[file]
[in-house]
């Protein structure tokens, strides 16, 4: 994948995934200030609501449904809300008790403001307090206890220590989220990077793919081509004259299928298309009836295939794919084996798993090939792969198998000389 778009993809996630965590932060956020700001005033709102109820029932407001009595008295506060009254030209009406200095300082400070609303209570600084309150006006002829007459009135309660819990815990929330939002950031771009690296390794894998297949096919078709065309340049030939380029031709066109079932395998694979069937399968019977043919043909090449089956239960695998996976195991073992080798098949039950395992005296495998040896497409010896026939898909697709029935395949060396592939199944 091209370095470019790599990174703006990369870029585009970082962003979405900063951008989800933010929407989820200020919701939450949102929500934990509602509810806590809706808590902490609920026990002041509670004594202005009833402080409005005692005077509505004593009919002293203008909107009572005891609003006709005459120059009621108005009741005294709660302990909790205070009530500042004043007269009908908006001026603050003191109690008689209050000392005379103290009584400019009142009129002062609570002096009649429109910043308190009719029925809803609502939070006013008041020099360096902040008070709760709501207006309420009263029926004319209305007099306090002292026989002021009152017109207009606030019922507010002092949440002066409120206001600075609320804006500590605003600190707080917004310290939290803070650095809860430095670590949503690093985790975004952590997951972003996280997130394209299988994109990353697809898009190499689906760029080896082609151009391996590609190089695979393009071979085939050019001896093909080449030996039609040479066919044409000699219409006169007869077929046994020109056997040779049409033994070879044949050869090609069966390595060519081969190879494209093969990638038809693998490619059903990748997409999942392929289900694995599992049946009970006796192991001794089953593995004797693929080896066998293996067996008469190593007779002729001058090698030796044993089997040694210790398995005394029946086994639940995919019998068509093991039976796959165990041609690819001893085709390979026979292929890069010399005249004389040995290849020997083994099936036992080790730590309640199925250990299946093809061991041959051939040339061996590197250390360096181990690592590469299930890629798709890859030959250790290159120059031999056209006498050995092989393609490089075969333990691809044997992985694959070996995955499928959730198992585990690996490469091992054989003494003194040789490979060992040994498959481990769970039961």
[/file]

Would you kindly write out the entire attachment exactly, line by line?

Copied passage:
[in-house]
């Protein structure tokens, strides 16, 4: 994948995934200030609501449904809300008790403001307090206890220590989220990077793919081509004259299928298309009836295939794919084996798993090939792969198998000389 778009993809996630965590932060956020700001005033709102109820029932407001009595008295506060009254030209009406200095300082400070609303209570600084309150006006002829007459009135309660819990815990929330939002950031771009690296390794894998297949096919078709065309340049030939380029031709066109079932395998694979069937399968019977043919043909090449089956239960695998996976195991073992080798098949039950395992005296495998040896497409010896026939898909697709029935395949060396592939199944 091209370095470019790599990174703006990369870029585009970082962003979405900063951008989800933010929407989820200020919701939450949102929500934990509602509810806590809706808590902490609920026990002041509670004594202005009833402080409005005692005077509505004593009919002293203008909107009572005891609003006709005459120059009621108005009741005294709660302990909790205070009530500042004043007269009908908006001026603050003191109690008689209050000392005379103290009584400019009142009129002062609570002096009649429109910043308190009719029925809803609502939070006013008041020099360096902040008070709760709501207006309420009263029926004319209305007099306090002292026989002021009152017109207009606030019922507010002092949440002066409120206001600075609320804006500590605003600190707080917004310290939290803070650095809860430095670590949503690093985790975004952590997951972003996280997130394209299988994109990353697809898009190499689906760029080896082609151009391996590609190089695979393009071979085939050019001896093909080449030996039609040479066919044409000699219409006169007869077929046994020109056997040779049409033994070879044949050869090609069966390595060519081969190879494209093969990638038809693998490619059903990748997409999942392929289900694995599992049946009970006796192991001794089953593995004797693929080896066998293996067996008469190593007779002729001058090698030796044993089997040694210790398995005394029946086994639940995919019998068509093991039976796959165990041609690819001893085709390979026979292929890069010399005249004389040995290849020997083994099936036992080790730590309640199925250990299946093809061991041959051939040339061996590197250390360096181990690592590469299930890629798709890859030959250790290159120059031999056209006498050995092989393609490089075969333990691809044997992985694959070996995955499928959730198992585990690996490469091992054989003494003194040789490979060992040994498959481990769970039961």